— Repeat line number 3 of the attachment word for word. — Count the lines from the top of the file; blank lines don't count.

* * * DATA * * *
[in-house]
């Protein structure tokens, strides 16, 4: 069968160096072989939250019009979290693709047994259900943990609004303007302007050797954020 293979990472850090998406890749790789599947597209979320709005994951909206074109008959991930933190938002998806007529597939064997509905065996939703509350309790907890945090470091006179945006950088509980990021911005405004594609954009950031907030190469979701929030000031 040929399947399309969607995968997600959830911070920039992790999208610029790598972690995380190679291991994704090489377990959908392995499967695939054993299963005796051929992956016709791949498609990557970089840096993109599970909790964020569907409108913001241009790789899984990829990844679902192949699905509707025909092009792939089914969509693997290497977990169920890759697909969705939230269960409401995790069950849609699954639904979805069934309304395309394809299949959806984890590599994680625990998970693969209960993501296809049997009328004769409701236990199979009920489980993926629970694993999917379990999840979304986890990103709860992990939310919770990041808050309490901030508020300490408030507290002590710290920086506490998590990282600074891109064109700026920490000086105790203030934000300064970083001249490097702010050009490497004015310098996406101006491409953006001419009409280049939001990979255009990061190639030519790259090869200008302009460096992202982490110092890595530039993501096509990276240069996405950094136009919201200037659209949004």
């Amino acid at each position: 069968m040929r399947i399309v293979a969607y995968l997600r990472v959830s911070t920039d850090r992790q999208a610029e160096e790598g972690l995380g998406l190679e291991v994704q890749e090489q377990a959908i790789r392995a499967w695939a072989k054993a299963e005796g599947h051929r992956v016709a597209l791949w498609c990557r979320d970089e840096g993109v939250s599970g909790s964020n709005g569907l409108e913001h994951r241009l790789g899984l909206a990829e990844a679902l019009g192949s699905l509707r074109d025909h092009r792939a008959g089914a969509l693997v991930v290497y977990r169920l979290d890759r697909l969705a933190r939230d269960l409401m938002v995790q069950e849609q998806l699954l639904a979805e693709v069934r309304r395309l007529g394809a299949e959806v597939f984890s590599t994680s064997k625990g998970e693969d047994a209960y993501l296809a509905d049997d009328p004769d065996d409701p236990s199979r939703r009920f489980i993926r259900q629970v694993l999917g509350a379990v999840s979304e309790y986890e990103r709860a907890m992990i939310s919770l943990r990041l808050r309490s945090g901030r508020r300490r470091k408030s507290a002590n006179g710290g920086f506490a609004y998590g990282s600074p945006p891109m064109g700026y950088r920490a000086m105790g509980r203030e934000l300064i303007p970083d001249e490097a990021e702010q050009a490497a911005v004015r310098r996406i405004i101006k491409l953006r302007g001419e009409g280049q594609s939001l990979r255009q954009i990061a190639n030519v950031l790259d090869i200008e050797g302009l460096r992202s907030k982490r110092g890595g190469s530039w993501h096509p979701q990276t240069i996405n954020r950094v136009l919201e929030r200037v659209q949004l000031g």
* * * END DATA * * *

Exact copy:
């Amino acid at each position: 069968m040929r399947i399309v293979a969607y995968l997600r990472v959830s911070t920039d850090r992790q999208a610029e160096e790598g972690l995380g998406l190679e291991v994704q890749e090489q377990a959908i790789r392995a499967w695939a072989k054993a299963e005796g599947h051929r992956v016709a597209l791949w498609c990557r979320d970089e840096g993109v939250s599970g909790s964020n709005g569907l409108e913001h994951r241009l790789g899984l909206a990829e990844a679902l019009g192949s699905l509707r074109d025909h092009r792939a008959g089914a969509l693997v991930v290497y977990r169920l979290d890759r697909l969705a933190r939230d269960l409401m938002v995790q069950e849609q998806l699954l639904a979805e693709v069934r309304r395309l007529g394809a299949e959806v597939f984890s590599t994680s064997k625990g998970e693969d047994a209960y993501l296809a509905d049997d009328p004769d065996d409701p236990s199979r939703r009920f489980i993926r259900q629970v694993l999917g509350a379990v999840s979304e309790y986890e990103r709860a907890m992990i939310s919770l943990r990041l808050r309490s945090g901030r508020r300490r470091k408030s507290a002590n006179g710290g920086f506490a609004y998590g990282s600074p945006p891109m064109g700026y950088r920490a000086m105790g509980r203030e934000l300064i303007p970083d001249e490097a990021e702010q050009a490497a911005v004015r310098r996406i405004i101006k491409l953006r302007g001419e009409g280049q594609s939001l990979r255009q954009i990061a190639n030519v950031l790259d090869i200008e050797g302009l460096r992202s907030k982490r110092g890595g190469s530039w993501h096509p979701q990276t240069i996405n954020r950094v136009l919201e929030r200037v659209q949004l000031g």